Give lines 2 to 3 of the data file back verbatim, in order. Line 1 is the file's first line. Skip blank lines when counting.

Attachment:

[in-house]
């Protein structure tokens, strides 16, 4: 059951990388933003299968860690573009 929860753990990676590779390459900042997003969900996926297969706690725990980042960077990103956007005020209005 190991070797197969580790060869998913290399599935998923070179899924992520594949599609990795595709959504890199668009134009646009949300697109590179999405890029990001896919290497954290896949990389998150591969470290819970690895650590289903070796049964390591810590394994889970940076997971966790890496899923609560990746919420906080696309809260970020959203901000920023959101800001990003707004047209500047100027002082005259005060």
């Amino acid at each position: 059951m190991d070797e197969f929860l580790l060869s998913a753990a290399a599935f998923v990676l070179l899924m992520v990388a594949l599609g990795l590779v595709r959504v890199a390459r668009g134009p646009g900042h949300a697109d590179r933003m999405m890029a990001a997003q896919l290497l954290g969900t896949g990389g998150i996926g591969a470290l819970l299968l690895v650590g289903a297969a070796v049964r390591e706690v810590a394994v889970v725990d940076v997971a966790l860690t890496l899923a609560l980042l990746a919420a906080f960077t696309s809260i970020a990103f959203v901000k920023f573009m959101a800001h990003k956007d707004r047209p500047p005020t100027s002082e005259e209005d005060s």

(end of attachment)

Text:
């Protein structure tokens, strides 16, 4: 059951990388933003299968860690573009 929860753990990676590779390459900042997003969900996926297969706690725990980042960077990103956007005020209005 190991070797197969580790060869998913290399599935998923070179899924992520594949599609990795595709959504890199668009134009646009949300697109590179999405890029990001896919290497954290896949990389998150591969470290819970690895650590289903070796049964390591810590394994889970940076997971966790890496899923609560990746919420906080696309809260970020959203901000920023959101800001990003707004047209500047100027002082005259005060």
């Amino acid at each position: 059951m190991d070797e197969f929860l580790l060869s998913a753990a290399a599935f998923v990676l070179l899924m992520v990388a594949l599609g990795l590779v595709r959504v890199a390459r668009g134009p646009g900042h949300a697109d590179r933003m999405m890029a990001a997003q896919l290497l954290g969900t896949g990389g998150i996926g591969a470290l819970l299968l690895v650590g289903a297969a070796v049964r390591e706690v810590a394994v889970v725990d940076v997971a966790l860690t890496l899923a609560l980042l990746a919420a906080f960077t696309s809260i970020a990103f959203v901000k920023f573009m959101a800001h990003k956007d707004r047209p500047p005020t100027s002082e005259e209005d005060s």